My packets, let me show you them
By stretch | Monday, June 30, 2008 at 12:59 a.m. UTC
Earlier this month I mentioned the Wireshark wiki's capture page was a great place to find various packet captures, but it is sorely lacking in structure (not to mention security). Inspired, I decided to piece together my own capture repository.
At the time of this writing, the archive contains fifty captures of various traffic types, with a heavy focus on routing protocols. Captures can be organized by category or included protocol, with a healthy amount of overlap. Many captures include a simple topology to aid in setting context (look for a 'view topology' link under each capture). An RSS feed lists the most recent captures, and leeching is supported.
Yes, there are already places to find packets, like the aforementioned Wireshark wiki page or OpenPacket.org. But I wanted a structured, custom format with an emphasis on networking, not applications. This capture database was designed to serve as a reference, particularly to save engineers the hassle of setting up an entire lab merely to generate a protocol header. Hopefully people will find these captures useful. Let me know what you think!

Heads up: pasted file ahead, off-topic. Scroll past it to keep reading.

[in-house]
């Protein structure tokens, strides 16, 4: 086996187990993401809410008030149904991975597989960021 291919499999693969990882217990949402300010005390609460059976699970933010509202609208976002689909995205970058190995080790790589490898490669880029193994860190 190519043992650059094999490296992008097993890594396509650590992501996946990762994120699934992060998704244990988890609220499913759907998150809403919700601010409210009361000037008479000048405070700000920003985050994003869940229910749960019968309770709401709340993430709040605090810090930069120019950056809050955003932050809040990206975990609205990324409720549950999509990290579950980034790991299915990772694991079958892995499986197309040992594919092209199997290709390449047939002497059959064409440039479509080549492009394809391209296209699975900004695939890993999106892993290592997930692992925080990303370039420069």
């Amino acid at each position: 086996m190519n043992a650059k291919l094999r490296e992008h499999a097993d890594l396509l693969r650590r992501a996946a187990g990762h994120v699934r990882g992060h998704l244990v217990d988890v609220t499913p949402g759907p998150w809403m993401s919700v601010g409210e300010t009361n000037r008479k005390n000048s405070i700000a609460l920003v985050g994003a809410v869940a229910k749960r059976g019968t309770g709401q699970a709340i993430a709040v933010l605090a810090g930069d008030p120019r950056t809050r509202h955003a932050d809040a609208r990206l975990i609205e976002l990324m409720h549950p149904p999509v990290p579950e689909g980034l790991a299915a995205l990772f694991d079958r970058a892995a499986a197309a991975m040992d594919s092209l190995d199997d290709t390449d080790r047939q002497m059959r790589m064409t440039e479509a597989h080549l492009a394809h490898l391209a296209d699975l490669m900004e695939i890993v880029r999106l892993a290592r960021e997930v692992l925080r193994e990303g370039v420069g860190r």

Please note that I am not currently accepting outside captures or requests for captures, although support is likely to be added in the future. I still have a quite a few captures to generate and upload, so be sure to check back once in a while.
About the Author
Jeremy Stretch is a network engineer living in the Raleigh-Durham, North Carolina area. He is known for his blog and cheat sheets here at Packet Life. You can reach him by email or follow him on Twitter.
Posted in Announcements
June 30, 2008 at 11:49 a.m. UTC
Absolutely Superb! :-)
I don't want to know how long it has taken you to put that collection together! (inc. diagrams)
July 2, 2008 at 3:24 p.m. UTC
Hi, thanks for that collection, it could be very usefull.
Just a remark, there is a bug with firefox on the protocols lists on the left :)
Thanks again for your website...
July 8, 2008 at 5:11 p.m. UTC
Excellent idea! I really needed the mcast ones.